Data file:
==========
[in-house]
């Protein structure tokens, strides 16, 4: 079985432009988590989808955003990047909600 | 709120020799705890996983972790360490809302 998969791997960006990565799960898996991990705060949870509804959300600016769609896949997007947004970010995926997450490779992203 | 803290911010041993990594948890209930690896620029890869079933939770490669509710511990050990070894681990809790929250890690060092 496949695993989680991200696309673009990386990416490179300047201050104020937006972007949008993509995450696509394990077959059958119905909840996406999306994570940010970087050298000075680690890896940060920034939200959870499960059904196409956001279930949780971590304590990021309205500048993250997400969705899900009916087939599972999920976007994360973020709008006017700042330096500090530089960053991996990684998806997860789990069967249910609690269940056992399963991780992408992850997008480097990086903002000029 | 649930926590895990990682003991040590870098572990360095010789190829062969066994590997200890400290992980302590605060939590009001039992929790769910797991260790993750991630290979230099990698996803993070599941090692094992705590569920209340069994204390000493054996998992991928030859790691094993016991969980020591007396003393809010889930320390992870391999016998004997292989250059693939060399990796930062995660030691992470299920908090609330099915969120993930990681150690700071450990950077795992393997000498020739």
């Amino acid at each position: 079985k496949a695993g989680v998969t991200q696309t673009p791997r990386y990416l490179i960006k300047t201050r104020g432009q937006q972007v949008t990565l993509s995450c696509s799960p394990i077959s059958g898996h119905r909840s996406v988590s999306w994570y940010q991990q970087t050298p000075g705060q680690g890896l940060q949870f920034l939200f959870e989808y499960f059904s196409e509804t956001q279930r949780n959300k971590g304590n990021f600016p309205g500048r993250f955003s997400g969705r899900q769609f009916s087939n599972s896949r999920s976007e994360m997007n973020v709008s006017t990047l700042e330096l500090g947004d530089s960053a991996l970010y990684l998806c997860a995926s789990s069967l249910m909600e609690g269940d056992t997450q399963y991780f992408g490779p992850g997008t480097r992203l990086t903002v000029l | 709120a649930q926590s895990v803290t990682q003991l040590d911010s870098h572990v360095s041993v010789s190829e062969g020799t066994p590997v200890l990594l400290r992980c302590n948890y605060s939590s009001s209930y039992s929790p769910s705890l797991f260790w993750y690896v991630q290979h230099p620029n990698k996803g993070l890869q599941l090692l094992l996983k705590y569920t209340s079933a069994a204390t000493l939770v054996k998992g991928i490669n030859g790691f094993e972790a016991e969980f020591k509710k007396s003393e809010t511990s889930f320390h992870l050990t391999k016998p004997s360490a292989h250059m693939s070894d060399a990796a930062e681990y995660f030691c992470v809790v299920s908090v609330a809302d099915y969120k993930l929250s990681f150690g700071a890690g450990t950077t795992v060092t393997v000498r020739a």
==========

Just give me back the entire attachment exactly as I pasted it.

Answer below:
[in-house]
């Protein structure tokens, strides 16, 4: 079985432009988590989808955003990047909600 | 709120020799705890996983972790360490809302 998969791997960006990565799960898996991990705060949870509804959300600016769609896949997007947004970010995926997450490779992203 | 803290911010041993990594948890209930690896620029890869079933939770490669509710511990050990070894681990809790929250890690060092 496949695993989680991200696309673009990386990416490179300047201050104020937006972007949008993509995450696509394990077959059958119905909840996406999306994570940010970087050298000075680690890896940060920034939200959870499960059904196409956001279930949780971590304590990021309205500048993250997400969705899900009916087939599972999920976007994360973020709008006017700042330096500090530089960053991996990684998806997860789990069967249910609690269940056992399963991780992408992850997008480097990086903002000029 | 649930926590895990990682003991040590870098572990360095010789190829062969066994590997200890400290992980302590605060939590009001039992929790769910797991260790993750991630290979230099990698996803993070599941090692094992705590569920209340069994204390000493054996998992991928030859790691094993016991969980020591007396003393809010889930320390992870391999016998004997292989250059693939060399990796930062995660030691992470299920908090609330099915969120993930990681150690700071450990950077795992393997000498020739």
């Amino acid at each position: 079985k496949a695993g989680v998969t991200q696309t673009p791997r990386y990416l490179i960006k300047t201050r104020g432009q937006q972007v949008t990565l993509s995450c696509s799960p394990i077959s059958g898996h119905r909840s996406v988590s999306w994570y940010q991990q970087t050298p000075g705060q680690g890896l940060q949870f920034l939200f959870e989808y499960f059904s196409e509804t956001q279930r949780n959300k971590g304590n990021f600016p309205g500048r993250f955003s997400g969705r899900q769609f009916s087939n599972s896949r999920s976007e994360m997007n973020v709008s006017t990047l700042e330096l500090g947004d530089s960053a991996l970010y990684l998806c997860a995926s789990s069967l249910m909600e609690g269940d056992t997450q399963y991780f992408g490779p992850g997008t480097r992203l990086t903002v000029l | 709120a649930q926590s895990v803290t990682q003991l040590d911010s870098h572990v360095s041993v010789s190829e062969g020799t066994p590997v200890l990594l400290r992980c302590n948890y605060s939590s009001s209930y039992s929790p769910s705890l797991f260790w993750y690896v991630q290979h230099p620029n990698k996803g993070l890869q599941l090692l094992l996983k705590y569920t209340s079933a069994a204390t000493l939770v054996k998992g991928i490669n030859g790691f094993e972790a016991e969980f020591k509710k007396s003393e809010t511990s889930f320390h992870l050990t391999k016998p004997s360490a292989h250059m693939s070894d060399a990796a930062e681990y995660f030691c992470v809790v299920s908090v609330a809302d099915y969120k993930l929250s990681f150690g700071a890690g450990t950077t795992v060092t393997v000498r020739a």